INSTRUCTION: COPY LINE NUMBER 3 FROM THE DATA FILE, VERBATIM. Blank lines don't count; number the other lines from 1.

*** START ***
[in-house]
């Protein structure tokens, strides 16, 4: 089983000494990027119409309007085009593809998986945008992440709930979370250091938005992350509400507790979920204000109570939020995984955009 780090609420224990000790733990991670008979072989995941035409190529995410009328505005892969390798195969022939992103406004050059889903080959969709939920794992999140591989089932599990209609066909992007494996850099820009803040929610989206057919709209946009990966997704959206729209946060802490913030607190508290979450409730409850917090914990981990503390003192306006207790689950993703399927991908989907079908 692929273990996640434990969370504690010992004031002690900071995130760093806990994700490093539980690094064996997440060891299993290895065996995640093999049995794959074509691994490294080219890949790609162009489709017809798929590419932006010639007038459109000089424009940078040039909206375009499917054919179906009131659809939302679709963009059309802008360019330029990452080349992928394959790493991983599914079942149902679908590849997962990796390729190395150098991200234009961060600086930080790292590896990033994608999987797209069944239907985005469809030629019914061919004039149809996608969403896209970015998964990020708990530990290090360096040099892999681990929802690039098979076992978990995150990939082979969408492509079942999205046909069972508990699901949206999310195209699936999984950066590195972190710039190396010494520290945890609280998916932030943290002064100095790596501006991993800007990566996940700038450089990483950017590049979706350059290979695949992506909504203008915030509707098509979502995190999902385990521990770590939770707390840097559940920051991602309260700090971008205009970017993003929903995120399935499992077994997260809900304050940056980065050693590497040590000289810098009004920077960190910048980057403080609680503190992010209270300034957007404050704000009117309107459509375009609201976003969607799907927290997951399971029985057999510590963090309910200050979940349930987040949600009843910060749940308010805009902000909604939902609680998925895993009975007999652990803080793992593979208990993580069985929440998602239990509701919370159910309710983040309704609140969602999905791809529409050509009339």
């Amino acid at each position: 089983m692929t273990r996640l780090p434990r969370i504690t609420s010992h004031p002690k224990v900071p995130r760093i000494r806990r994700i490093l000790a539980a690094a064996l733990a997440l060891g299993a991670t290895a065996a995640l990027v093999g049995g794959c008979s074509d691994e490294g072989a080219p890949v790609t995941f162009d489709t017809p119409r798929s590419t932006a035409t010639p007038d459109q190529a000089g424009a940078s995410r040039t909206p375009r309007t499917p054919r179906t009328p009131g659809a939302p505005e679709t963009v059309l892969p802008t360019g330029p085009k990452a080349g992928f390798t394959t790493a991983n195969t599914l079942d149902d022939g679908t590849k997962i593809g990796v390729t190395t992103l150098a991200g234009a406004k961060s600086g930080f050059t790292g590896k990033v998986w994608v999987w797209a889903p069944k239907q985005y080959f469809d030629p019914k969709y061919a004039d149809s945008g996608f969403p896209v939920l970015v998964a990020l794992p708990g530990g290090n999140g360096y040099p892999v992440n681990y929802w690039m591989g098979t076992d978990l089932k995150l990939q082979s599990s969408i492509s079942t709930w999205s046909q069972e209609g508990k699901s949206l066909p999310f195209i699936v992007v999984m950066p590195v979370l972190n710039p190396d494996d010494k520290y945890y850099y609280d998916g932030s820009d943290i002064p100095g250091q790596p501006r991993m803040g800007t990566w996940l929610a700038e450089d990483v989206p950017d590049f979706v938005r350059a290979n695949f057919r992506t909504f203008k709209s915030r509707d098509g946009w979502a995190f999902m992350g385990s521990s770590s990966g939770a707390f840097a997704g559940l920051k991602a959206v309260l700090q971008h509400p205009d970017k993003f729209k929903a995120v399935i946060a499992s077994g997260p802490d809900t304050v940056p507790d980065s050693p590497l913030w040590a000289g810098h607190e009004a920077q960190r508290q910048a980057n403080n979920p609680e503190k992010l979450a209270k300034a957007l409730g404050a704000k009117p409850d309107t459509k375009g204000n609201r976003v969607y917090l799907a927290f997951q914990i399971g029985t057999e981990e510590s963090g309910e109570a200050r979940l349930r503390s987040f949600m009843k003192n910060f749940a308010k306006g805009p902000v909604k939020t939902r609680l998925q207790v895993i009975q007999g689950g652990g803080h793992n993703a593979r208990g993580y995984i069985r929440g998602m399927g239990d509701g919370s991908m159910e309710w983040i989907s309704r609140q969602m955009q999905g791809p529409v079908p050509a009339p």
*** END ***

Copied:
């Amino acid at each position: 089983m692929t273990r996640l780090p434990r969370i504690t609420s010992h004031p002690k224990v900071p995130r760093i000494r806990r994700i490093l000790a539980a690094a064996l733990a997440l060891g299993a991670t290895a065996a995640l990027v093999g049995g794959c008979s074509d691994e490294g072989a080219p890949v790609t995941f162009d489709t017809p119409r798929s590419t932006a035409t010639p007038d459109q190529a000089g424009a940078s995410r040039t909206p375009r309007t499917p054919r179906t009328p009131g659809a939302p505005e679709t963009v059309l892969p802008t360019g330029p085009k990452a080349g992928f390798t394959t790493a991983n195969t599914l079942d149902d022939g679908t590849k997962i593809g990796v390729t190395t992103l150098a991200g234009a406004k961060s600086g930080f050059t790292g590896k990033v998986w994608v999987w797209a889903p069944k239907q985005y080959f469809d030629p019914k969709y061919a004039d149809s945008g996608f969403p896209v939920l970015v998964a990020l794992p708990g530990g290090n999140g360096y040099p892999v992440n681990y929802w690039m591989g098979t076992d978990l089932k995150l990939q082979s599990s969408i492509s079942t709930w999205s046909q069972e209609g508990k699901s949206l066909p999310f195209i699936v992007v999984m950066p590195v979370l972190n710039p190396d494996d010494k520290y945890y850099y609280d998916g932030s820009d943290i002064p100095g250091q790596p501006r991993m803040g800007t990566w996940l929610a700038e450089d990483v989206p950017d590049f979706v938005r350059a290979n695949f057919r992506t909504f203008k709209s915030r509707d098509g946009w979502a995190f999902m992350g385990s521990s770590s990966g939770a707390f840097a997704g559940l920051k991602a959206v309260l700090q971008h509400p205009d970017k993003f729209k929903a995120v399935i946060a499992s077994g997260p802490d809900t304050v940056p507790d980065s050693p590497l913030w040590a000289g810098h607190e009004a920077q960190r508290q910048a980057n403080n979920p609680e503190k992010l979450a209270k300034a957007l409730g404050a704000k009117p409850d309107t459509k375009g204000n609201r976003v969607y917090l799907a927290f997951q914990i399971g029985t057999e981990e510590s963090g309910e109570a200050r979940l349930r503390s987040f949600m009843k003192n910060f749940a308010k306006g805009p902000v909604k939020t939902r609680l998925q207790v895993i009975q007999g689950g652990g803080h793992n993703a593979r208990g993580y995984i069985r929440g998602m399927g239990d509701g919370s991908m159910e309710w983040i989907s309704r609140q969602m955009q999905g791809p529409v079908p050509a009339p």